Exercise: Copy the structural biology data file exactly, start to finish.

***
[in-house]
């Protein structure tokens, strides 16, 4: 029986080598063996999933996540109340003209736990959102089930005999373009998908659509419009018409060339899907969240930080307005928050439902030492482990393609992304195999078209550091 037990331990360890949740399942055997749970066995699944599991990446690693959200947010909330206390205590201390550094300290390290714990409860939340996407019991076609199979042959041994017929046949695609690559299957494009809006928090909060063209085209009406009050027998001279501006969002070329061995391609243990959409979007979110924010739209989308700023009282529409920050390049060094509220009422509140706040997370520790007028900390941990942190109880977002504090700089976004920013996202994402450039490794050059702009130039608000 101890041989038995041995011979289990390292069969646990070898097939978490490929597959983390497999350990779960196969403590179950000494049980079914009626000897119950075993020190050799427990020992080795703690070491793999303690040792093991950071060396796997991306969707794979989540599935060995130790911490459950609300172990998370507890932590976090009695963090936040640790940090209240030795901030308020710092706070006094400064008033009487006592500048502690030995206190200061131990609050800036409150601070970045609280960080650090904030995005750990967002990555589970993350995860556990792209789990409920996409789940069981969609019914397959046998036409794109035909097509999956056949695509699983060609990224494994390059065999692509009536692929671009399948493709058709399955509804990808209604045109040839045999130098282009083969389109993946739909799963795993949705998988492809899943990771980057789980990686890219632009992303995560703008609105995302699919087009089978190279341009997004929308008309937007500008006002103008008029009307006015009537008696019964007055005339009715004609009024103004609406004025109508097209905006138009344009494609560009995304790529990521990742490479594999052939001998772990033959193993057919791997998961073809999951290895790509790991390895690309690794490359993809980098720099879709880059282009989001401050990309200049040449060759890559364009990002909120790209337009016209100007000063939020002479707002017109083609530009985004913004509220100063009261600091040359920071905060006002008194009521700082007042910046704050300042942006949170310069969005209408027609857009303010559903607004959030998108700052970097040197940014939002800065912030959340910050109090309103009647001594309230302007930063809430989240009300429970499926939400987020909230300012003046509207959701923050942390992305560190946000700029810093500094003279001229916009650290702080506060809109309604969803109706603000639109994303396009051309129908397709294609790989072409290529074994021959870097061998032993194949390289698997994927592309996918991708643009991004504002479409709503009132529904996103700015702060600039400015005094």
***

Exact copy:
[in-house]
């Protein structure tokens, strides 16, 4: 029986080598063996999933996540109340003209736990959102089930005999373009998908659509419009018409060339899907969240930080307005928050439902030492482990393609992304195999078209550091 037990331990360890949740399942055997749970066995699944599991990446690693959200947010909330206390205590201390550094300290390290714990409860939340996407019991076609199979042959041994017929046949695609690559299957494009809006928090909060063209085209009406009050027998001279501006969002070329061995391609243990959409979007979110924010739209989308700023009282529409920050390049060094509220009422509140706040997370520790007028900390941990942190109880977002504090700089976004920013996202994402450039490794050059702009130039608000 101890041989038995041995011979289990390292069969646990070898097939978490490929597959983390497999350990779960196969403590179950000494049980079914009626000897119950075993020190050799427990020992080795703690070491793999303690040792093991950071060396796997991306969707794979989540599935060995130790911490459950609300172990998370507890932590976090009695963090936040640790940090209240030795901030308020710092706070006094400064008033009487006592500048502690030995206190200061131990609050800036409150601070970045609280960080650090904030995005750990967002990555589970993350995860556990792209789990409920996409789940069981969609019914397959046998036409794109035909097509999956056949695509699983060609990224494994390059065999692509009536692929671009399948493709058709399955509804990808209604045109040839045999130098282009083969389109993946739909799963795993949705998988492809899943990771980057789980990686890219632009992303995560703008609105995302699919087009089978190279341009997004929308008309937007500008006002103008008029009307006015009537008696019964007055005339009715004609009024103004609406004025109508097209905006138009344009494609560009995304790529990521990742490479594999052939001998772990033959193993057919791997998961073809999951290895790509790991390895690309690794490359993809980098720099879709880059282009989001401050990309200049040449060759890559364009990002909120790209337009016209100007000063939020002479707002017109083609530009985004913004509220100063009261600091040359920071905060006002008194009521700082007042910046704050300042942006949170310069969005209408027609857009303010559903607004959030998108700052970097040197940014939002800065912030959340910050109090309103009647001594309230302007930063809430989240009300429970499926939400987020909230300012003046509207959701923050942390992305560190946000700029810093500094003279001229916009650290702080506060809109309604969803109706603000639109994303396009051309129908397709294609790989072409290529074994021959870097061998032993194949390289698997994927592309996918991708643009991004504002479409709503009132529904996103700015702060600039400015005094």